January 1, 1970 ~ May 7, 2010
Richard James Schneider, 70, of Fargo, died Friday at Bethany On 42nd in Fargo. He had been suffering from colon cancer and complications from recent surgery.
Schneider was born Dec. 9, 1939, in Aberdeen, S.D. He graduated from the Crippled Children's School in Jamestown, N.D., now called the Anne Carlson School, in 1961. While a student there Schneider was featured in a movie made by the school entitled "The Twig Is Bent." It documented Richard's struggle to overcome the many obstacles his cerebral palsy created for him as he attempted to do ordinary things.
After graduating, Richard enrolled at North Dakota State University where he went on to earn a B.A. degree in history. He also earned a M.A. degree in education, with a specialty in counseling. NDSU was not handicapped accessible then and Richard was often literally carried to classes (over the shoulder of a brother or friend, at the hand of his Mother or sister) to what invariably was the third (top) floor of Menard Hall.
In 1972 Richard was named N.D. Handicapped Citizen of The Year by the Governor's Council On Human Resources.
Richard's love of North Dakota resulted in his writing a history of railroad transportation in the state that was published more than 30 years ago (with illustrations by his brother John). In 2009, the Upper Plains Transportation Institute at NDSU republished the work and formally recognized Schneider at a banquet for this distinction. . The book is still being taught in NDSU history courses today.
That Richard was able to write his master's thesis and publish his book was particularly remarkable, given he had to laboriously strike one typewriter key at a time, with a pencil, tipped by a band aid.
In 1976, Richard was one of the first developmental disabled residents to move into New Horizons Manor on North Broadway, built with federal funding at the urging of then mayor Herschel Lashkowitz. Richard was a long-time advocate for independent living and frequently joined other like-minded citizens to express their views to the state legislature. Richard was considered particularly persuasive when his brother John served as minority leader in the N.D. House of Representatives.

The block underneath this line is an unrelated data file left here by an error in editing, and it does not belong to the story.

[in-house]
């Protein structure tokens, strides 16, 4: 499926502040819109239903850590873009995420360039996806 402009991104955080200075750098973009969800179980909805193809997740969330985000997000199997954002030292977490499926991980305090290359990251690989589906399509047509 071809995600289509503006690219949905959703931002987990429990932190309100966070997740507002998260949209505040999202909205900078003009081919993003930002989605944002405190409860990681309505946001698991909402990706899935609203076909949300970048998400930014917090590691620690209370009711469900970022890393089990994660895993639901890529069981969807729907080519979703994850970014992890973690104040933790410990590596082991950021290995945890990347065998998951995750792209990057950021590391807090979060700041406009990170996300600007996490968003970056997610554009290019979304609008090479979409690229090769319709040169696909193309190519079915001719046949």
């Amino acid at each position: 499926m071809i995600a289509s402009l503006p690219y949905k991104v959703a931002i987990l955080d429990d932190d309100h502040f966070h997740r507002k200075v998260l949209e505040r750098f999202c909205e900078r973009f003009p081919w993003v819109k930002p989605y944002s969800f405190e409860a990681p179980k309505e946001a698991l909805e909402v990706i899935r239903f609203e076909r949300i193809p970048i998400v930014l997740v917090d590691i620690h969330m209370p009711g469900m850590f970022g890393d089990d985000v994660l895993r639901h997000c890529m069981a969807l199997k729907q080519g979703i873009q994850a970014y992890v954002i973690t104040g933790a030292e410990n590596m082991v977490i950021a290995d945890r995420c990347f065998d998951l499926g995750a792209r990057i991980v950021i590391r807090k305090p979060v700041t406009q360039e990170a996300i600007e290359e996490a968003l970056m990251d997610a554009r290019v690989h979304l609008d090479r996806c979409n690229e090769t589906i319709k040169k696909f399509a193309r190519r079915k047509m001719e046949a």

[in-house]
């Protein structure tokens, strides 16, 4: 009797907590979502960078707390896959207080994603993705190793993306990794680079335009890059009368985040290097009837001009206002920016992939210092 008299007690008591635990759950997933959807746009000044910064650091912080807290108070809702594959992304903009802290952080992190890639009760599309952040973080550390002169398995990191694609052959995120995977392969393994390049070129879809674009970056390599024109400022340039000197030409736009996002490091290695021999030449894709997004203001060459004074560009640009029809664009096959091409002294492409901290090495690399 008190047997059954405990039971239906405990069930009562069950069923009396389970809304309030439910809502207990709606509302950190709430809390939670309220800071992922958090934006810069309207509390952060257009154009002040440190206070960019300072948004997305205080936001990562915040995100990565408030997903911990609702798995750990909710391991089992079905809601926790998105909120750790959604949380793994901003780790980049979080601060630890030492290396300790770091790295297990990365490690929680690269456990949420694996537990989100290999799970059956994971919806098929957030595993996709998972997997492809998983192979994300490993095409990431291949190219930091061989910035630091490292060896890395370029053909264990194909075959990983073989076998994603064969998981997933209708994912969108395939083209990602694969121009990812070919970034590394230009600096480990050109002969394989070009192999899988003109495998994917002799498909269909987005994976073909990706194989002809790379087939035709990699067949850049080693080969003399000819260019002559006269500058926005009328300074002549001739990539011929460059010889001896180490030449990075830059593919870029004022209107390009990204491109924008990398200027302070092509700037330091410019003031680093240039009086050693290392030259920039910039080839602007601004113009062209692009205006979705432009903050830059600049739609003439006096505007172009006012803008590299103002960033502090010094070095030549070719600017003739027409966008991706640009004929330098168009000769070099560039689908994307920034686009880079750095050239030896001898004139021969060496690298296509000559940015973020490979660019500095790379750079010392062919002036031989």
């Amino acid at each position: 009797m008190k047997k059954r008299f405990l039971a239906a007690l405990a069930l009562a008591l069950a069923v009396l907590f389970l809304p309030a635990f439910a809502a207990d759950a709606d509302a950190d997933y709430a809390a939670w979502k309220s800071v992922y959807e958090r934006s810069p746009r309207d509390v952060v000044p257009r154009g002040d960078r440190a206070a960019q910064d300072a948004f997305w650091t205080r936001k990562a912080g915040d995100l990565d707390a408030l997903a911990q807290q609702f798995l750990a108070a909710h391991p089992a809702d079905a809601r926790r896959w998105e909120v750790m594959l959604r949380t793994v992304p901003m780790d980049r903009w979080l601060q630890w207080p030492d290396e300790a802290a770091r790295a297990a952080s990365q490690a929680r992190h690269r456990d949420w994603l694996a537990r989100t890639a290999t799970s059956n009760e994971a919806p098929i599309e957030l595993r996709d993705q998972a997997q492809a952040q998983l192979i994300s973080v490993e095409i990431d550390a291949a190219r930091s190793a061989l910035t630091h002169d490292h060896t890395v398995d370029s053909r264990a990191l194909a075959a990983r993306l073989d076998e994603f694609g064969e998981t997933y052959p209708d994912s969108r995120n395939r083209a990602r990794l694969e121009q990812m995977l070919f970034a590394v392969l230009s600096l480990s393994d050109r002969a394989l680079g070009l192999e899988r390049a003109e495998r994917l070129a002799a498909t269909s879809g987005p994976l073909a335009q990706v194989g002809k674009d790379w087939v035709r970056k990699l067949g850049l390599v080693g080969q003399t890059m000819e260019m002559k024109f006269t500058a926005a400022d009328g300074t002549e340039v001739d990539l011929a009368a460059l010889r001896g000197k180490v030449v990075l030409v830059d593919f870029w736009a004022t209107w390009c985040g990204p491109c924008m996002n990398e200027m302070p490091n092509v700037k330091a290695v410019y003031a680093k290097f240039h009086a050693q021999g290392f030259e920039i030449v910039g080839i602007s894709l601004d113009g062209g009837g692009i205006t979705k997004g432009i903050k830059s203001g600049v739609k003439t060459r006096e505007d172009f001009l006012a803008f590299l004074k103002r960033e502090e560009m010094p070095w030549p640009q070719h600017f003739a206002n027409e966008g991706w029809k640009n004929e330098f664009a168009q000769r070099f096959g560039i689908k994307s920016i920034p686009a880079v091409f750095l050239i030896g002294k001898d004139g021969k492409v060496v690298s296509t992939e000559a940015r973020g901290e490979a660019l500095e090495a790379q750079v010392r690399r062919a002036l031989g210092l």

For the past four years, Richard lived at Bethany Homes, first at South University Drive and then South 42nd Street.
A long-time supporter of the Freedom Resource Center For Independent Living, Richard served for many years on its board of directors. He also was a member of the Red River Valley Handicapped Club. Richard was a member of the Holy Spirit Catholic Church.
Survivors include his sister Dorothy, Salem, NY; brothers Joseph, Arlington, VA; and Mark and Steve, both of Fargo. He was preceded in death by his brother John and his parents Edward ("Bus") Schneider and Mary.
That Richard would live as long and accomplish as much as he did was a testament to his Mother, who willed life into a child that most assumed would never see adulthood. She was his constant mentor who instilled in Richard a determination to not only survive, but succeed, giving him the will and the strength to live his life to its fullest. Richard's mantra was, "I will never give up!" and he, and his Mother, never did.
Family and friends are invited to celebrate Richard's life at a memorial gathering at Boulger Funeral Home between five and seven p.m., Tuesday, Mary 10th. There will be a funeral at Holy Spirit Catholic Church, Fargo, at 2:00 p.m. Wednesday. Burial will be at Holy Cross North Cemetery.
In honor of Richard, and in lieu of flowers, his family asks that any memorials be directed to The Freedom Resource Center For Independent Living, 2701, 9th Ave. SW, Fargo, ND 58103.